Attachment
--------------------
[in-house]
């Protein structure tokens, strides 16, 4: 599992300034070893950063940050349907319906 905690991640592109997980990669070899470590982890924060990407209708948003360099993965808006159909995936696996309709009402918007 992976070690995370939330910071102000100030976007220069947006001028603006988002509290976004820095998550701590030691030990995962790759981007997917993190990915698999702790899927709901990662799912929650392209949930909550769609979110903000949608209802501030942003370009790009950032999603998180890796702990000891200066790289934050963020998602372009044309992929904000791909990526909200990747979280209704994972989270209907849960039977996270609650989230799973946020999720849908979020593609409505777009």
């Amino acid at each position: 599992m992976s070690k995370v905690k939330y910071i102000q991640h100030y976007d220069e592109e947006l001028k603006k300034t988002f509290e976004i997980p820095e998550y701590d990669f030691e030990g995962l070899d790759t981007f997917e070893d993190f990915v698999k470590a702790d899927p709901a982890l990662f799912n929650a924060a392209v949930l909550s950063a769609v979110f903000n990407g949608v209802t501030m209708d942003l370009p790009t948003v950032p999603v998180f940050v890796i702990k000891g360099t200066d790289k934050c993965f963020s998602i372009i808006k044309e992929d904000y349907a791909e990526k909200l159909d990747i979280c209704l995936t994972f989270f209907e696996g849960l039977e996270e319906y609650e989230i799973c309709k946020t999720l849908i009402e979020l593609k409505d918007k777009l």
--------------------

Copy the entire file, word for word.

[in-house]
């Protein structure tokens, strides 16, 4: 599992300034070893950063940050349907319906 905690991640592109997980990669070899470590982890924060990407209708948003360099993965808006159909995936696996309709009402918007 992976070690995370939330910071102000100030976007220069947006001028603006988002509290976004820095998550701590030691030990995962790759981007997917993190990915698999702790899927709901990662799912929650392209949930909550769609979110903000949608209802501030942003370009790009950032999603998180890796702990000891200066790289934050963020998602372009044309992929904000791909990526909200990747979280209704994972989270209907849960039977996270609650989230799973946020999720849908979020593609409505777009």
């Amino acid at each position: 599992m992976s070690k995370v905690k939330y910071i102000q991640h100030y976007d220069e592109e947006l001028k603006k300034t988002f509290e976004i997980p820095e998550y701590d990669f030691e030990g995962l070899d790759t981007f997917e070893d993190f990915v698999k470590a702790d899927p709901a982890l990662f799912n929650a924060a392209v949930l909550s950063a769609v979110f903000n990407g949608v209802t501030m209708d942003l370009p790009t948003v950032p999603v998180f940050v890796i702990k000891g360099t200066d790289k934050c993965f963020s998602i372009i808006k044309e992929d904000y349907a791909e990526k909200l159909d990747i979280c209704l995936t994972f989270f209907e696996g849960l039977e996270e319906y609650e989230i799973c309709k946020t999720l849908i009402e979020l593609k409505d918007k777009l």